Proposed changes to the federal government’s company tax cut could see some small businesses missing out.
Small business owners around Australia had good reasons to rejoice when the federal government’s enterprise tax plan became law in May 2017. The plan saw the company tax rate fall to 27.5 per cent for businesses with an aggregated turnover of A$10 million or less in the 2017 financial year, with further cuts to come over the next 10 years.
That isn’t quite the end of the story, however. Legislation currently before parliament is set to further limit who can benefit from the lower rate – and as always, the devil’s in the detail.
The problem with passive income
If passed in its current form, the Treasury Laws Amendment (Enterprise Tax Plan Base Rate Entities) Bill 2017 will stop companies from accessing the new, lower tax rate in any year where 80 per cent or more of their assessable income is “passive”. The Bill introduces a new concept, “base rate passive income”, defined to include interest, royalties, rents, capital gains, non-share dividends, and distributions from trusts or partnerships. The government’s stated aim is to ensure the tax cuts only benefit those who are actively carrying on a business, rather than simply investing.
Yet according to CPA Australia head of policy, Paul Drum, the Bill could have unintended consequences, especially when unforeseen or extraordinary circumstances lead a business to fail the test.
“CPA Australia supports the Bill and the government’s intention,” he says. “It’s about encouraging business in Australia, not creating tax minimisation vehicles for passive investment. However, there may be cases at the fringes where the Bill could have quite a different outcome to what appears to be the intended effect.”
When bad times hit good businesses
Drum gives the example of a primary producer hit by drought who continues to receive passive income from renting out a paddock or an investment property.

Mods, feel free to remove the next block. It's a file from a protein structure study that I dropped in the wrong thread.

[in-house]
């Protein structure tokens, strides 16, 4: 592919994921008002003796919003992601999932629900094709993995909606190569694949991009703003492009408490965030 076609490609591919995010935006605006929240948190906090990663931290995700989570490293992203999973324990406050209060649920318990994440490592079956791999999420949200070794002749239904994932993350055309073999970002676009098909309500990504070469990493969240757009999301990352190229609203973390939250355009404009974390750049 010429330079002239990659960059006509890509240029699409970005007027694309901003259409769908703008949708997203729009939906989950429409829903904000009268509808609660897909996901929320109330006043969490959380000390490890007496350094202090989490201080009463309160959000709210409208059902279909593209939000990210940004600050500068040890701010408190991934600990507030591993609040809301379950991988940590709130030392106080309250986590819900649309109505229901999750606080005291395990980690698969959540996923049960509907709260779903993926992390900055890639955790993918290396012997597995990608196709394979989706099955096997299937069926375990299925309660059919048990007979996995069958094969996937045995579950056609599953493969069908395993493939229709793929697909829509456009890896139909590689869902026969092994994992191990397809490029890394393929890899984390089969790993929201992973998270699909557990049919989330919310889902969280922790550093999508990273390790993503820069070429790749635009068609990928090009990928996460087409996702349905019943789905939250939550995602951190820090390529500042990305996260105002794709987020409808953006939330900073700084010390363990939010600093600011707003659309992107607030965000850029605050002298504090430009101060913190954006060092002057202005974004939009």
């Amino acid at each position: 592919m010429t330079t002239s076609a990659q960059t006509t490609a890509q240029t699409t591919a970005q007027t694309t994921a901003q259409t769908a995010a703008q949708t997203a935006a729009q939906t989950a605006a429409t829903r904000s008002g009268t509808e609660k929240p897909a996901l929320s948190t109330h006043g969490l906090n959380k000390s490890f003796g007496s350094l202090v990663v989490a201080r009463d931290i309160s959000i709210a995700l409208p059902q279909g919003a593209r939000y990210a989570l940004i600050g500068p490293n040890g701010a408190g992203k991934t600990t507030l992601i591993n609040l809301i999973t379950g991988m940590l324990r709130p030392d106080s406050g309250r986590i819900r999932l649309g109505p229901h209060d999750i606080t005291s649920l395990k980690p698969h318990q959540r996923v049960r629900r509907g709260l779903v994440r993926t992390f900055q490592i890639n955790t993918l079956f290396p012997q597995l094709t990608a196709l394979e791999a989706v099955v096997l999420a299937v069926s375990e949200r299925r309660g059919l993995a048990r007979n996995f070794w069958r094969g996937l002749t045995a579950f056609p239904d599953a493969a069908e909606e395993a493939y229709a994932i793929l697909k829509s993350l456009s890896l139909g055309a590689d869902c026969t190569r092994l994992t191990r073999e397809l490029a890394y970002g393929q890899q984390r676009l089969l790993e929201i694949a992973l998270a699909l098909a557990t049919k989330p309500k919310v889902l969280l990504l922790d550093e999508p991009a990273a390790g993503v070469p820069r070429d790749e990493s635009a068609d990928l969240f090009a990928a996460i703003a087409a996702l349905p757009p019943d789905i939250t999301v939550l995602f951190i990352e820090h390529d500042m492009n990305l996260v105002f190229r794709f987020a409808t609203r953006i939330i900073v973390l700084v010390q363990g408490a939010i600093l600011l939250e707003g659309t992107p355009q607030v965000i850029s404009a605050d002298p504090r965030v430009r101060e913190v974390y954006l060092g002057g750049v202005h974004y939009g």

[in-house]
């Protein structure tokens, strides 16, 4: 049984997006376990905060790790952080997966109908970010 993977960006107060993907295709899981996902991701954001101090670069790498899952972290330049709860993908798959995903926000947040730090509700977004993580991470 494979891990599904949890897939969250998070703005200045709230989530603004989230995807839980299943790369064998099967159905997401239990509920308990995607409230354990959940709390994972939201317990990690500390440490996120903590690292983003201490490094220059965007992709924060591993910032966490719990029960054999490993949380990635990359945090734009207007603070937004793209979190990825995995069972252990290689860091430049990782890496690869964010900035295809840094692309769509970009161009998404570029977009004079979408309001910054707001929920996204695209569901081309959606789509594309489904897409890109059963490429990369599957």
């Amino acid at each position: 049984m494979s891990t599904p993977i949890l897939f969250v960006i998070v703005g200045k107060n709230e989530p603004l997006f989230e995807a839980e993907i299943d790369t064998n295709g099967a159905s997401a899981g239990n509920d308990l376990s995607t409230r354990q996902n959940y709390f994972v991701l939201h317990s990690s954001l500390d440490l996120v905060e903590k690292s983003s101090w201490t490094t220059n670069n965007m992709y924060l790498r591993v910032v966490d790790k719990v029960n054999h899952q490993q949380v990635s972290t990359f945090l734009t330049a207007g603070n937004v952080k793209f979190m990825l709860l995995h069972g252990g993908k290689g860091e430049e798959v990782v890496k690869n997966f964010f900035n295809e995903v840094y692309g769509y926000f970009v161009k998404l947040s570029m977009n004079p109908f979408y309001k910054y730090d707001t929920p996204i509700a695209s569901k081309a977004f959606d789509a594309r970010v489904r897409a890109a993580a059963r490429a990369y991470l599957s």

“You might have a farmer that for the last 20 years has been actively carrying on the business of primary production in a company that also owns some property that it rents out, but because of drought in one year his active farming income is zero,” says Drum. “He’s been paying tax at 27.5 per cent, then in that one year it jumps up to 30 per cent as his rental income – which is passive income – exceeds the 80 per cent threshold. Then in the next year, when the drought’s over, he jumps back down to 27.5 per cent.
“Nothing he’s doing has changed. It’s just that his active income was wiped out because of drought. Then, in the very year a lower tax rate might have been of benefit to him, he actually pays the higher rate.”
Similarly, a business could suffer from an unexpected catastrophe, such as the illness or death of a key person. As a result, it might stop receiving active income for a time, while still earning rent or dividends. In this scenario, the business could fail the test and pay a higher rate on its already diminished earnings.
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Royalty roulette for small business owners
The proposed legislation could also affect businesses that receive income through payments that are technically royalties, such as software developers. “We’ve got governments talking about innovation and fintech, and trying to encourage these kinds of businesses to stay in Australia, so this would seem to be rather an unfortunate outcome,” he says.
To overcome this issue, Deloitte has suggested treating royalty income as active if it is generated by something originated by the company. Deloitte’s suggestion is to use a similar distinction to “tainted royalty income” in section 317 of the old Income Tax Assessment Act 1936.
What accountants need to know
While CPA Australia has some concerns about the unintended consequences for outliers like these, Drum stresses that the organisation supports the overall intent of the proposed legislation. He points out that, without a passive income test, investment companies receiving fully franked dividends would see some of their franking credits lost forever, thanks to the differential between their own 27.5 per cent company tax rate and the higher rate paid by a large company.
Nonetheless, there are issues to be resolved over time. “A big part of it is interpretation of the law, and the tax office has already made a start on that by pushing out its draft ruling about what carrying on a business means for the purposes of these provisions. So that’s a very positive thing, but it doesn’t address all these things we’re talking about,” he says.
In the meantime, accountants need to be aware of the proposed changes and their potential impact: “Depending on your situation or your client’s situation, they could affect you, so it is important to be ready.”
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